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Bonnie Lynn Sininger


1943 - 2017 Obituary Condolences
Bonnie Lynn Sininger Obituary
November 15, 1943 - February 27, 2017 Bonnie Lynn Sininger loved knowing things. She was an avid consumer of news, a thoughtful political observer, enjoyed and embraced technology, and was one heck of a mother, grandmother, friend and bridge player. We are heartbroken to share she departed this world at age 73 on Feburary 27th. She was born Bonnie Lynn Coppock on November 15, 1943 in Lebanon, Kentucky, the second daughter of Earl Linney Coppock and Bonnie Lee (Campbell) Coppock. Her mother's strength, intelligence and independence set Bonnie on a path of never conforming to the limits the world tried to place on women of her time. She grew up in idyllic Campbellsville, Kentucky and in 1959 married Michael Ray Whitley and started a family. She earned a bachelor of arts in education from Campbellsville College in 1965. In 1967 she moved her young family to Versailles and met a group of people who remained her friends for the rest of her life. Her career path never took her far from her love of education. She was an elementary school teacher and then an accountant before she joined the Kentucky Revenue Cabinet as Training and Development Manager where she served until her retirement. Along the way she met Bill Sininger. Bill loved things neat and orderly, Bonnie liked for someone else to make things neat and orderly. Bill wrote a proposal on a napkin and she said yes. On March 4, 1983 they were married. She was a kind, warm compassionate friend and an easy person to know. If you spent time with her, you would start to feel like you had known her your whole life. She was full of joy and had a youthfulness that never waned no matter her age. Her greatest role was as a mother and grandmother. She encouraged her children and grandchildren to take risks, to be independent, to have a point of view and be willing to discuss and defend it, to question authority even when that authority was her, to think for themselves and be themselves. You could ask her anything. She was easy to talk to, even if the topic was difficult. Bonnie loved the Los Angeles Times and whenever she visited California she also visited the Times newsroom. She lived to see women's place in this world change dramatically, but she was disappointed never to have seen a woman elected president. She did take some small joy in the thought maybe one of her granddaughters will be the first. Lung cancer took things from her. It took her independence, and her strength and eventually her life. But it did not win. In the balance, we all won: the joy of knowing her can never be taken from us. She was preceded in death by her father, Linny Coppock, her mother, Bonnie Lee Campbell Coppock Nordby, stepfather, Walter Nordby, sister, Gerry Dyer, son, Earl Bryan Whitley and husband, Bill Sininger. She is survived by her children: Los Angeles Times Assistant Managing Editor Michael Whitley (Jacqueline), Christopher Whitley (Melissa), LeAnn Phillips (John), Patrick Sininger, Christopher Sininger and Lori Carnahan (Charlie); grandchildren Taylor Phillips, John Phillips, Jake Philips, Alex Whitley, Hannah Whitley, Xander Whitley, Bergen Whitley, Quinn Whitley, Frank Sininger, Nick Sininger, Charlie Sininger, Isabella Sininger, Kyle Sininger, Colin Sininger-Banales, Hayden Shields, Jamison Carnahan, Jack Carnahan; and her cat Jennifer LoPaws. Her family asks instead of sending flowers, you reach out to someone you love and tell them how much they mean to you; be thoughtful in what you choose to believe and look into the source of information before you accept it as fact; have compassion for people, even strangers, and remember we are not members of a party, we are members of the human race; if you are a smoker consider trying to quit, and if you know a smoker tell them it is never to late to stop. Are you still thinking about flowers? Bonnie loved flowers. But she loved helping people in need even more. Please consider making a donation in Bonnie's memory to The Good Shepherd Shelter, a domestic violence shelter in Los Angeles.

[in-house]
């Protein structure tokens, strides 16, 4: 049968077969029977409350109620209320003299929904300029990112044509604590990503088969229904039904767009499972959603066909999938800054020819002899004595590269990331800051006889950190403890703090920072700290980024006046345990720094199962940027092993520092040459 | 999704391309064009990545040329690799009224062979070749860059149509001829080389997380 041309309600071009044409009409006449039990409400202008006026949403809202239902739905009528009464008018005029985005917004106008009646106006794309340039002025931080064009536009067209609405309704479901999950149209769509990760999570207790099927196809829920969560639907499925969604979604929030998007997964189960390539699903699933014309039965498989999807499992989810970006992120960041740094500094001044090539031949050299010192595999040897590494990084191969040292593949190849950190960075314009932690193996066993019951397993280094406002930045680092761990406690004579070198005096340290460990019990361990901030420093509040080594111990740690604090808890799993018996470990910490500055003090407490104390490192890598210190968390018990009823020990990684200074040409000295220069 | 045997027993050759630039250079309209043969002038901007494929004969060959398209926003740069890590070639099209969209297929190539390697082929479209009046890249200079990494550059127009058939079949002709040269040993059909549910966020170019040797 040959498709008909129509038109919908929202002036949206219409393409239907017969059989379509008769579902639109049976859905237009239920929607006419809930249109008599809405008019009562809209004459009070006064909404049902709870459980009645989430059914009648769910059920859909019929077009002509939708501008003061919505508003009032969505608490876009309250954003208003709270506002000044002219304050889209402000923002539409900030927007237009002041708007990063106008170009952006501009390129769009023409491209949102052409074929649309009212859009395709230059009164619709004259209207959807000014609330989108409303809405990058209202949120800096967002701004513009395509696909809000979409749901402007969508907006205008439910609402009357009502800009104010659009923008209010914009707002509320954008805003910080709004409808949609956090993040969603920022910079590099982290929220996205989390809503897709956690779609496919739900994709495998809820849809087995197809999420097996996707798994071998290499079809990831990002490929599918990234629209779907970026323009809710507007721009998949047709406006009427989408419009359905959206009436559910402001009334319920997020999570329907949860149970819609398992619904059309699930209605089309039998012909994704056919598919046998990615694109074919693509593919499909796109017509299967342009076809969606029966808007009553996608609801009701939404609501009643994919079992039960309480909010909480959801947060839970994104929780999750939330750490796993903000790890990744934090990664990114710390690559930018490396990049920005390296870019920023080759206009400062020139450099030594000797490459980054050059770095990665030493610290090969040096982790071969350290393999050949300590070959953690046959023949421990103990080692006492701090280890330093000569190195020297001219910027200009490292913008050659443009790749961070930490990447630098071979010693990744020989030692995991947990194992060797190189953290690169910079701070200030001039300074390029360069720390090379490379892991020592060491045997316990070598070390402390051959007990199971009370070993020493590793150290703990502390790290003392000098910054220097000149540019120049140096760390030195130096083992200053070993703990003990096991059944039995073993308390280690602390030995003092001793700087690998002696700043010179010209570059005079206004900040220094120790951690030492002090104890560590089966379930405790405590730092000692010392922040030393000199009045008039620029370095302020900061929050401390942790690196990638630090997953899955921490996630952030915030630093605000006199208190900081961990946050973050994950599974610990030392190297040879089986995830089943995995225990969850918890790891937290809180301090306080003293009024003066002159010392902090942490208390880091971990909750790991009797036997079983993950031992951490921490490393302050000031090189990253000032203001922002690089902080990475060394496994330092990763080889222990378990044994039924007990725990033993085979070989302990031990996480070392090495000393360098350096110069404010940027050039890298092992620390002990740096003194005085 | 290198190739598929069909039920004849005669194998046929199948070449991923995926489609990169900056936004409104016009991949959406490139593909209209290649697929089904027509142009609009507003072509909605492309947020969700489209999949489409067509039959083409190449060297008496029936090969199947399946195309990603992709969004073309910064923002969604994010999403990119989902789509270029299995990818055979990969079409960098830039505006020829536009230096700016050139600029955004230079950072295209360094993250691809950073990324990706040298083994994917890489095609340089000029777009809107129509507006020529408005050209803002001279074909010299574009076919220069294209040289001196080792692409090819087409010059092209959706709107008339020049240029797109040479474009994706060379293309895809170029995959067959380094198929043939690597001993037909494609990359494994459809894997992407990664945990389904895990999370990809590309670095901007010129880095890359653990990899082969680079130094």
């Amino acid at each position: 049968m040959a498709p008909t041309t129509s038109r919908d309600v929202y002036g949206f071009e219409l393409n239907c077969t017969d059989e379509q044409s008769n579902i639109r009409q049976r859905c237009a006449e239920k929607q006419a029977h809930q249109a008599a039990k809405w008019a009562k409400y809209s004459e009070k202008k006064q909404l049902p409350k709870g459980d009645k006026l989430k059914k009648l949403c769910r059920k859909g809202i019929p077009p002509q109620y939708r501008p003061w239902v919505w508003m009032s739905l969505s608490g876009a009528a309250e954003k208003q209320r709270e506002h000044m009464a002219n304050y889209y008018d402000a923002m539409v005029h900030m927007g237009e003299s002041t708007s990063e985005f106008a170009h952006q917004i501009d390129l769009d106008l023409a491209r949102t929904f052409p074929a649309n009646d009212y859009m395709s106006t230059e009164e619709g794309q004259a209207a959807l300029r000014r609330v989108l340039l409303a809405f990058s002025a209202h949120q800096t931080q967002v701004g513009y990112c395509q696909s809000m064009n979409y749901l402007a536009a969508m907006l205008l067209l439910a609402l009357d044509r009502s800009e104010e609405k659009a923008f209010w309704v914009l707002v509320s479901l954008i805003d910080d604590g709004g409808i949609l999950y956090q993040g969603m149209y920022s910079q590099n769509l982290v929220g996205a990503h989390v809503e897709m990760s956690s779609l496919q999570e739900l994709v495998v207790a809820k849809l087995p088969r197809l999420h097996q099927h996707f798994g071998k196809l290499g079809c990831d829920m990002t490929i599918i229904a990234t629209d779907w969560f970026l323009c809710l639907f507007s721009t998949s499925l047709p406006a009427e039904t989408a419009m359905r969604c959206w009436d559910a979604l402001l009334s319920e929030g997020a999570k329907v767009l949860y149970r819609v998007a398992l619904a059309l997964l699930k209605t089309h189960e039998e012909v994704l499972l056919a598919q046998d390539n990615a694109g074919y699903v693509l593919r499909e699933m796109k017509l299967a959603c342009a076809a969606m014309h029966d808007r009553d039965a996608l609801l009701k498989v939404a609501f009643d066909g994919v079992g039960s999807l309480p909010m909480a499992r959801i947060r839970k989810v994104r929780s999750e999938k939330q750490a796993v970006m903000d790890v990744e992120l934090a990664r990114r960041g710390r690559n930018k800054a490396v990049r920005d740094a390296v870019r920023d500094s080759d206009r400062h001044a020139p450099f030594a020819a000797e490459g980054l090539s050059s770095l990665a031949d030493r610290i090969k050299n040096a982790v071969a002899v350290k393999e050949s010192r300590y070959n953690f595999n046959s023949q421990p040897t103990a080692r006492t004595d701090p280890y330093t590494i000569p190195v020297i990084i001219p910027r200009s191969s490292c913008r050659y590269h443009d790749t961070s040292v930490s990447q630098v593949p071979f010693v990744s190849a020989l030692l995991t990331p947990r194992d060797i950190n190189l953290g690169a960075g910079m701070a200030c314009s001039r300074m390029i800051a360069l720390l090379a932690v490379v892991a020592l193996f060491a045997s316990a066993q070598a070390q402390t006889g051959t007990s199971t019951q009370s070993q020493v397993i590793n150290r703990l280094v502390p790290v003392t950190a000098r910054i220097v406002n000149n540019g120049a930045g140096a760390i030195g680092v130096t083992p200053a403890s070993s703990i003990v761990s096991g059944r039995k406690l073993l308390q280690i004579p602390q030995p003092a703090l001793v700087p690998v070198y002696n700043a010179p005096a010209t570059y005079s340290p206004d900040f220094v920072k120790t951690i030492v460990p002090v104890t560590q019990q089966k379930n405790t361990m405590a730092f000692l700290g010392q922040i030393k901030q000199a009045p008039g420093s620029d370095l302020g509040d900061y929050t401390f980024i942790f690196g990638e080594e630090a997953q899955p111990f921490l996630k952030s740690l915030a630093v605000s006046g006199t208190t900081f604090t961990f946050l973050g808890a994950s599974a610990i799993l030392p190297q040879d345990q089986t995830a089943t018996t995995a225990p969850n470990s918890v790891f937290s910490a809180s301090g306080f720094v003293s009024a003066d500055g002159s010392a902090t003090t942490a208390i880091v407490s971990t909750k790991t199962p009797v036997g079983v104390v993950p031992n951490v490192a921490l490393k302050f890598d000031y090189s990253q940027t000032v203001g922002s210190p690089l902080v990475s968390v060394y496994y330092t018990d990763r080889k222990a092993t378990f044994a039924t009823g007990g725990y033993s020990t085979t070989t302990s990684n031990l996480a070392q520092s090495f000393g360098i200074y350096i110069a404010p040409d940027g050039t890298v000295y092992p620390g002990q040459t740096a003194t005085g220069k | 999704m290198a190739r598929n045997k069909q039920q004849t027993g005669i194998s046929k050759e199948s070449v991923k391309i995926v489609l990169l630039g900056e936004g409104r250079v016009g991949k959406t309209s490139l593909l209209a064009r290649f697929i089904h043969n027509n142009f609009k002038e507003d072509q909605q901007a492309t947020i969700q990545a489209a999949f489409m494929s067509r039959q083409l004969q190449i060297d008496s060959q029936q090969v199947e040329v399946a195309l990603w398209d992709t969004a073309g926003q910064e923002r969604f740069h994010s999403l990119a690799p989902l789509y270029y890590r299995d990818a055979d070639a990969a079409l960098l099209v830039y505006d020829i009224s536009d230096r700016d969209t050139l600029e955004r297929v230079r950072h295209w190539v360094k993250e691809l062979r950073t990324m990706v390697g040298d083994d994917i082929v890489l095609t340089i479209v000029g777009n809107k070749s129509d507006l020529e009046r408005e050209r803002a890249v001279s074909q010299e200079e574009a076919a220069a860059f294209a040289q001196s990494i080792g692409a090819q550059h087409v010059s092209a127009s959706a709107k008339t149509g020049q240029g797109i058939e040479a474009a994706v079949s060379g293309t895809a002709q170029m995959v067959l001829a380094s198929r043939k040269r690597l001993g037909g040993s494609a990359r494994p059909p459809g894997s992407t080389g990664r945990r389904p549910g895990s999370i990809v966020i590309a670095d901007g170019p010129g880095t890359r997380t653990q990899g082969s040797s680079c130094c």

Published in the Los Angeles Times from Mar. 2 to Mar. 3, 2017
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